It seems to us here at Provision that our human species is trying to come back into some crucial understanding of the essential importance of clean air and water, good soil, our precious natural world, a resilient social network, and how healthy food and lifestyle are of profound importance.

Provision is experiencing an increase in requests from people wanting to embrace a ‘back to nature’, ‘back to basics’ lifestyle since the start of the pandemic.

The same pandemic makes it much more complicated for us to organize our events and teachings to offer exactly that what people are longing for!

Since 2012 we have been organizing courses around the theme of self-sufficiency. You can also call it together-sufficiency if you prefer because it means people, in co-creation with the pieces of earth and many life-forms that they attend to, working together to create local networks of “food sovereignty” or “food resilience” in which they can barter and trade freely with the work of their hands for life-enrichment.

Become acquainted or reacquainted with skills that, for many of us, have become lost or forgotten.  Provision is a place to learn or remember the bases of life: the beauty of reconnecting with ourselves and the world around us with a focus on agroecological living. Learn the art of growing and preserving food, the beautiful experience of purely natural architecture and the joy of keeping livestock happy and healthy.

You already know what it is, and somewhere deep inside, you already know how to do it. It is your birthright. Our ancestors did it because they had to in order to survive. We do it by choice, because we find it beautiful, useful and in good taste!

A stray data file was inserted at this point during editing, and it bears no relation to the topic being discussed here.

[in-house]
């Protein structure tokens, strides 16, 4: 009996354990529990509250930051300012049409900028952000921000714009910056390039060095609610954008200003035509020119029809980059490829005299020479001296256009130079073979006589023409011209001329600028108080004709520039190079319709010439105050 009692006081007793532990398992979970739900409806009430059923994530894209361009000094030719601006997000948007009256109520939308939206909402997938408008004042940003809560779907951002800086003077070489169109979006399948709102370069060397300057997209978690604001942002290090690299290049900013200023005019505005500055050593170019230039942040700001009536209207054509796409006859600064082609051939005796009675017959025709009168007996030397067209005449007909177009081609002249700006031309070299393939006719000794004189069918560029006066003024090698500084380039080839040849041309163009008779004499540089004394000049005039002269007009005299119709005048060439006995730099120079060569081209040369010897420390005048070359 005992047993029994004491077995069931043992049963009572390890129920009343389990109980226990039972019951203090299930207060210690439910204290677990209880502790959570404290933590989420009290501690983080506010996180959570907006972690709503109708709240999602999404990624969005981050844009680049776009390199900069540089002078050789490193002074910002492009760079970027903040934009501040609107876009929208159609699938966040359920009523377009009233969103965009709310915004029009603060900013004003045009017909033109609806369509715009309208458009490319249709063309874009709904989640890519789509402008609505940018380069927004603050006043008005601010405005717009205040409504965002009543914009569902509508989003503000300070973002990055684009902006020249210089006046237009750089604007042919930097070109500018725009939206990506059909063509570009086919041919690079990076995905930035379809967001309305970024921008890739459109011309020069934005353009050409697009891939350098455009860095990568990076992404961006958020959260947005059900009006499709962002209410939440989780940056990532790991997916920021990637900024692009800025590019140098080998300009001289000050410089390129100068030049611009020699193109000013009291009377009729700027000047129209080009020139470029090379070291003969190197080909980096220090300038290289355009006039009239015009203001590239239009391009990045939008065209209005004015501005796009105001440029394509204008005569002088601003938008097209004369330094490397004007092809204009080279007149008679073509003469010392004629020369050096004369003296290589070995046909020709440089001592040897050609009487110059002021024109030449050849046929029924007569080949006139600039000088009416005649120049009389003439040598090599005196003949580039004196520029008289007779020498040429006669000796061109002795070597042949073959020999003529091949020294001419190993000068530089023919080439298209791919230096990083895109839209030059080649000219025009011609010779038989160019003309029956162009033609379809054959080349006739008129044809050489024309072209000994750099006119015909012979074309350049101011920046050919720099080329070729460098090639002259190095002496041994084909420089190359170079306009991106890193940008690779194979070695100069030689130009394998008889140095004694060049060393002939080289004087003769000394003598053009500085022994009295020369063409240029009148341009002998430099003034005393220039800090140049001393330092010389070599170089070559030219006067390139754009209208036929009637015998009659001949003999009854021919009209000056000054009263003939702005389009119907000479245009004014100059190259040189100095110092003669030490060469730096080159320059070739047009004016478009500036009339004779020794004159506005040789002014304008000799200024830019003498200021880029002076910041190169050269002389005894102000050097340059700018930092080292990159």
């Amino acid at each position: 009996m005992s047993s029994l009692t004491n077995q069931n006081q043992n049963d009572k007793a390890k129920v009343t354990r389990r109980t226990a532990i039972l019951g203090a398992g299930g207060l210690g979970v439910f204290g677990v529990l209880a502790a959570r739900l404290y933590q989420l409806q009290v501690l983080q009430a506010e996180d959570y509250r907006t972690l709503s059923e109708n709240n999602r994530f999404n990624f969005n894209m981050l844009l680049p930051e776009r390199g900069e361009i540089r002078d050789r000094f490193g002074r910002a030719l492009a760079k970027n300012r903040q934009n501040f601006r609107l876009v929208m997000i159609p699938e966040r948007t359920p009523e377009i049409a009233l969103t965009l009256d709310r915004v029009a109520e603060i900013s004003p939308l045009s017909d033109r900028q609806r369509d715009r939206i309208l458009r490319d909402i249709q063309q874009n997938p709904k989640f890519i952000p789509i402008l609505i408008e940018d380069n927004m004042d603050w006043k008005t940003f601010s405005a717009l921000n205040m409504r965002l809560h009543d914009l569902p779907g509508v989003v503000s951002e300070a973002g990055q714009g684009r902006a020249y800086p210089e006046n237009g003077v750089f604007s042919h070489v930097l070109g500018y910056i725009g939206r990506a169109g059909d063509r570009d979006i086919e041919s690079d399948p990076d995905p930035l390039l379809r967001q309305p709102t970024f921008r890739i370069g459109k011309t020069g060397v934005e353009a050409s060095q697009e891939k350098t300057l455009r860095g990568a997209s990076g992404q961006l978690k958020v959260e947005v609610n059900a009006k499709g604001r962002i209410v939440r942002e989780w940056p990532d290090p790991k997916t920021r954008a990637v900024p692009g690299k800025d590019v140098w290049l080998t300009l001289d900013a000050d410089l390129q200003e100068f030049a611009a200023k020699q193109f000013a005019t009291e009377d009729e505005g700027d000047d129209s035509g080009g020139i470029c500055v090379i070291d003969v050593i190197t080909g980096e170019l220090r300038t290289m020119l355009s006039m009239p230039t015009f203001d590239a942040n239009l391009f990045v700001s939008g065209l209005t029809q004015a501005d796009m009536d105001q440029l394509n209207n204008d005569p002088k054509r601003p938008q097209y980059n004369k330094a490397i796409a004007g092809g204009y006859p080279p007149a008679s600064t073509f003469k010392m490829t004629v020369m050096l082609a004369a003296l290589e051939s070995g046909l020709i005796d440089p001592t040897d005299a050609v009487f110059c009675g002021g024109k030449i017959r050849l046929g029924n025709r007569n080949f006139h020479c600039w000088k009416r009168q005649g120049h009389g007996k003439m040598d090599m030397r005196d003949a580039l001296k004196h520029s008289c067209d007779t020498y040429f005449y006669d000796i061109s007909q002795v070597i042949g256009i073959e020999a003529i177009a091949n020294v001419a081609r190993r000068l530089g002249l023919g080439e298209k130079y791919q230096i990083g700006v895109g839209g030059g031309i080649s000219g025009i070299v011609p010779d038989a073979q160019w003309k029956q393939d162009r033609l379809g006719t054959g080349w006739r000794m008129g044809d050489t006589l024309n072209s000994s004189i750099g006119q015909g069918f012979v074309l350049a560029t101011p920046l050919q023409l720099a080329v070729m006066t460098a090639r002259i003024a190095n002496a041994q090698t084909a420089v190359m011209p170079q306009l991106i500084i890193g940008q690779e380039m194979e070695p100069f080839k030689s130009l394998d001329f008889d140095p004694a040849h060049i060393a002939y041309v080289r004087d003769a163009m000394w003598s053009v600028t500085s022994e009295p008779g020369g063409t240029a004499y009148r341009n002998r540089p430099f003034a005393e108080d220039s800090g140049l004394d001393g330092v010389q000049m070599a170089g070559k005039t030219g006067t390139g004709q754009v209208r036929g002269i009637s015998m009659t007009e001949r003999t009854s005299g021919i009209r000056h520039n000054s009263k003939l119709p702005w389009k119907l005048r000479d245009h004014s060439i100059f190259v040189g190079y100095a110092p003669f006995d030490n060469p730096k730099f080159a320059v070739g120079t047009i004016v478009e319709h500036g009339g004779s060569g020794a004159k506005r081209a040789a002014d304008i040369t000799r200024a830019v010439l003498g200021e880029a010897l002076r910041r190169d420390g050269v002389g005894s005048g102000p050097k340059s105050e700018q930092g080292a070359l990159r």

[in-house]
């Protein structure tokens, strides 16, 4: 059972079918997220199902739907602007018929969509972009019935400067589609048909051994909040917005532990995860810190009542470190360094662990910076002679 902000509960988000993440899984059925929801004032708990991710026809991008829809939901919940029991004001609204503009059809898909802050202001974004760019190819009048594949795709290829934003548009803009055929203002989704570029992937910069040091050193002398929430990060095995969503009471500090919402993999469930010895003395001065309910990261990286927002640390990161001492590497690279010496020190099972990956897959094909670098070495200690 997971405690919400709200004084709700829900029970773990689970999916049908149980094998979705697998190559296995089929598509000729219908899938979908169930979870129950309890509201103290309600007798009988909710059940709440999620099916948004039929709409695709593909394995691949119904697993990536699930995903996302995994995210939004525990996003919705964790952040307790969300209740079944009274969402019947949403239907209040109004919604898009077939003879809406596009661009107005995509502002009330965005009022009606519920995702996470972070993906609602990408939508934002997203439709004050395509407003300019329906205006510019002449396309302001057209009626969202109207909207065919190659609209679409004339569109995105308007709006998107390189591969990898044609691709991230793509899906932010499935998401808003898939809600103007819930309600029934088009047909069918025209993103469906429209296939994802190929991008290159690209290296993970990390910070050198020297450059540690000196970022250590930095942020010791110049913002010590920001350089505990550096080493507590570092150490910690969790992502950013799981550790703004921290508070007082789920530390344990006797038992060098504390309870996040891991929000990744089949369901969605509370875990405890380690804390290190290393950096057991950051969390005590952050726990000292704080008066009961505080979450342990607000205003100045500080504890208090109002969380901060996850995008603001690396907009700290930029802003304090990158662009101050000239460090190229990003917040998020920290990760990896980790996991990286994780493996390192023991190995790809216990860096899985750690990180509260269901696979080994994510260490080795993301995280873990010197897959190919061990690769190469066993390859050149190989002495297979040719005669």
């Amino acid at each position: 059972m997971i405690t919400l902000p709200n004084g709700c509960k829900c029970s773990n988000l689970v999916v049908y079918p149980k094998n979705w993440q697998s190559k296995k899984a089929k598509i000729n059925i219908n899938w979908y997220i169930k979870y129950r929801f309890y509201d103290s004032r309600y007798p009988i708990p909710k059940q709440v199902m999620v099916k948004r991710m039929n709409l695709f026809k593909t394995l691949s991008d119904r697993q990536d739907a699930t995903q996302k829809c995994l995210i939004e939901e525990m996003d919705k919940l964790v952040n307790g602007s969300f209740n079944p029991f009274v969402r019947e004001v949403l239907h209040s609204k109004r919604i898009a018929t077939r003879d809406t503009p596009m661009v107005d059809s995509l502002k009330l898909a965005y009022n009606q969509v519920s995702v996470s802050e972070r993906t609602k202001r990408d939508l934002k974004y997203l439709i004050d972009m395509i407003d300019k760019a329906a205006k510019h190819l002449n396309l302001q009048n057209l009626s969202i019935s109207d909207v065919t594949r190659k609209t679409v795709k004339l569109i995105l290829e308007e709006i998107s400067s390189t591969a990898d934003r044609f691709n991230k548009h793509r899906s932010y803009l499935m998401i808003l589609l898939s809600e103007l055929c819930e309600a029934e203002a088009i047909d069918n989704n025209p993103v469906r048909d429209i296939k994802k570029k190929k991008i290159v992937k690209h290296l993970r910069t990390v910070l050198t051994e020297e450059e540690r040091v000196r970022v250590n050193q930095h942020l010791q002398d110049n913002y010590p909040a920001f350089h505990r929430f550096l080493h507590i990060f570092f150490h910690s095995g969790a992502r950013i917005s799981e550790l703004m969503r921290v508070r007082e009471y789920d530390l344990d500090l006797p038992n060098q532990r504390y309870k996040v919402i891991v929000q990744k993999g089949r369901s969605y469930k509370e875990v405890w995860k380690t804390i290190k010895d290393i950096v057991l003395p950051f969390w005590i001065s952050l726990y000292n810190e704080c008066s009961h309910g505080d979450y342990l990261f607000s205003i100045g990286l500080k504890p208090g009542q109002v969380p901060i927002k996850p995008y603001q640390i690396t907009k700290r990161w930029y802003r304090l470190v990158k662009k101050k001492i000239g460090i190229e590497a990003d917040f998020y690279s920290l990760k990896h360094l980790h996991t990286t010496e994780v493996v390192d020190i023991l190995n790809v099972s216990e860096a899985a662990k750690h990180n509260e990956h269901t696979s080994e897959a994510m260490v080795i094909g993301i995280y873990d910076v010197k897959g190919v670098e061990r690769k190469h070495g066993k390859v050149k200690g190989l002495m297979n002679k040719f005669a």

What is it? Whatever names we give it: sustainable living, subsistence farming, responsible use of resources, “the Good Life,” or self-sufficiency. We find it a decent response to the world as it is today. Our wish is to offer visitors a place where they may be inspired to put some lost, forgotten or new skills into practice. Current research is proving that keeping our hands busy is, literally, an anti-depressant! Here, you can find support for the steps you wish to take toward learning or remembering skills that can bring traditional quality back into your modern life.

Two Options

self-sufficiency course

  • Organized for groups of min. 8 persons.
  • This is the most dense form to be submerged in the theoretical and practical parts of the self-sufficient lifestyle.
  • Guideline to the cost: We work with sliding scale (basic/balanced/community), 280/380/480 EUR pp/week. Food is included, accommodation is not included. Prices may vary.
  • Please check our event page for upcoming courses, or contact us min. 3 months in advance in case you would like to plan and come with your own group.

self-sufficiency experience

  • This is possible as an individual or as a small group of max. 4 persons.
  • You live and work with us at the Provision peasant agroecological farm, and by doing so can live and learn the real experience.
  • Guideline to the cost: We work with sliding scale (basic/balanced/community), 150/250/350 EUR pp/week. Food is included, accommodation is not included. Prices may vary.
  • Please contact us in case you are interested.

“Our goal is to bring our guests’ learning into ever widening circles: first within tailored classes, then to a hands-on project and then, ultimately, back into the life situation of each visitor”

We support those who chose for a life that is connected to the living world around us, of both the human and more-than-human varieties. Voluntary simplicity is a way of living with great care for the resources we use and leave behind. It often means finding beauty in little things.  It means taking care of one’s own basic needs like food and shelter. It means being embedded in a local social, cultural and economic network. In short, it means resilience.

“Provision informs us that on a certain day…when the time has come and the ground is ready – the right thing to do is plant potatoes.  We don’t do this because we have predicted a bountiful harvest…We plant potatoes because history informs us that hunger is possible, so provision requires us to think today also of a diversity of food crops.”

Wendell Berry